Ready for my recovery week
Before last summer, I had never "trained" for a race. With the exception of high school, I had never ran more than 5 or 6 miles in any given day. So when I joined a training group last year and started upping my miles, I thought it was crazy to have a week every three or four weeks in which overall time running or mileage would decrease. I had never heard of such a thing. I thought running was all about pushing yourself all the time. But I quickly realized that easing back after three weeks or so of continuous building was extremely important.
This past winter when I trained for the Virginia Beach Shamrock Half Marathon, I realized even more how important it was to have a recovery week built in. With the cold mornings, it wasn't hard for me to ease back every so often. The same can be said the week or so before when you should taper by cutting back even more. Again, a year ago at this time, I thought that logging only a fraction of the miles I was used to running during the week of a race would hurt. Little did I realize how much it helps. Race day last year for the Virginia 10 Miler went so much better than I expected, as did my half marathon in March.
This all leads me to next week, my fourth official week of training for the Richmond Marathon. A year ago, I would've said, let's keep pushing it. But after three consecutive weeks of building my mileage, including most likely surpassing 30 this week, I can tell my body needs to cut back a bit. I don't feel overwhelmed or exhausted ... I just need fewer miles for a week. That's why I'm now thankful for recovery weeks and am so glad that every training schedule I've looked at or asked for includes them.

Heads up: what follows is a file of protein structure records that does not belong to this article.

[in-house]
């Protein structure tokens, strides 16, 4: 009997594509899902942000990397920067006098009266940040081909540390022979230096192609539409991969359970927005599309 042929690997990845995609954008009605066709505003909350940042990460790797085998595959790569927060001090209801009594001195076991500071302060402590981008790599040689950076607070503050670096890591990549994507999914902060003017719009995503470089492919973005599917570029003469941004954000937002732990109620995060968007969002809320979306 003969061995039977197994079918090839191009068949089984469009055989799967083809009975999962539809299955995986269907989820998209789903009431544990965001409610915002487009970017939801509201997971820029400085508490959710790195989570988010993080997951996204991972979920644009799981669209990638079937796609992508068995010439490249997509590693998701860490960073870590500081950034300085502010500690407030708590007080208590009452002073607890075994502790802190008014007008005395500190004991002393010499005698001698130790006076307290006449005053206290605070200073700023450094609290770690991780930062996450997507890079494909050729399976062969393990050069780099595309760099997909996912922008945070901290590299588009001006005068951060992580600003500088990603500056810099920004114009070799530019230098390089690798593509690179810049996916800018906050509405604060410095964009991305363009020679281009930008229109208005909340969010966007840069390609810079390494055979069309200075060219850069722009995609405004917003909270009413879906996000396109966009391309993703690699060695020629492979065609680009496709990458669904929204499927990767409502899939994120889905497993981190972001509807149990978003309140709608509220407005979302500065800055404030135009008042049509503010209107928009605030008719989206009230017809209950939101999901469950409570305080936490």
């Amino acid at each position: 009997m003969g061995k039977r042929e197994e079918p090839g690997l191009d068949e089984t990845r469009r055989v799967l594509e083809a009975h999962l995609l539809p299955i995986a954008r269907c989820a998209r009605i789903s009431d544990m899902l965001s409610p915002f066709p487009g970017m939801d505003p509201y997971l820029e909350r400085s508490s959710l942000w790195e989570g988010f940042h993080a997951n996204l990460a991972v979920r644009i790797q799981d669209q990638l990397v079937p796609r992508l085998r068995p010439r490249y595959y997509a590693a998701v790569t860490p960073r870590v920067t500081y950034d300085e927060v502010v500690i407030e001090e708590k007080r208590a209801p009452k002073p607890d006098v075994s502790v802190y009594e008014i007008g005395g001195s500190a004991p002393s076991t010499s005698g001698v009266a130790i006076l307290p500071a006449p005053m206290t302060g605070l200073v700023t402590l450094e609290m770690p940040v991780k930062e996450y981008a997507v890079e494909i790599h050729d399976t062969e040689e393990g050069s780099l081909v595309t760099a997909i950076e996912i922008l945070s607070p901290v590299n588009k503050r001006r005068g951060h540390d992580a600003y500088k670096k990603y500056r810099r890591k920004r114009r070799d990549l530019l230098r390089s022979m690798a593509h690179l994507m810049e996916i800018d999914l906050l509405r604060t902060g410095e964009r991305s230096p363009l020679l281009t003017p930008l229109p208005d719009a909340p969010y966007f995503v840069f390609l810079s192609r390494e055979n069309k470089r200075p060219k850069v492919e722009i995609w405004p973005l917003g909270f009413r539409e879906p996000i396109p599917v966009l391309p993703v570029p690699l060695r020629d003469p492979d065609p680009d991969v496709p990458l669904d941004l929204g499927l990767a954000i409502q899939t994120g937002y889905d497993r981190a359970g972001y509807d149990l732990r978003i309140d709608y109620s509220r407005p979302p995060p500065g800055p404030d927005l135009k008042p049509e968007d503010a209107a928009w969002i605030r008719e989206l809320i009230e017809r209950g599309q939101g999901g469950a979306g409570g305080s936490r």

So, what does this mean? For me, it's not a matter of running fewer days, it's just cutting back my mileage on days I run. For example, a planned run of 4-5 miles will be 2-3. My long run goal, at least for this recovery week, will still be 11 miles - the same as this week.
For more on recovery weeks, click here. Coach Joe can explain the importance of it better than I can. Coach Dean also offers a good explanation of when it's a good time to take a break. Click here for that post.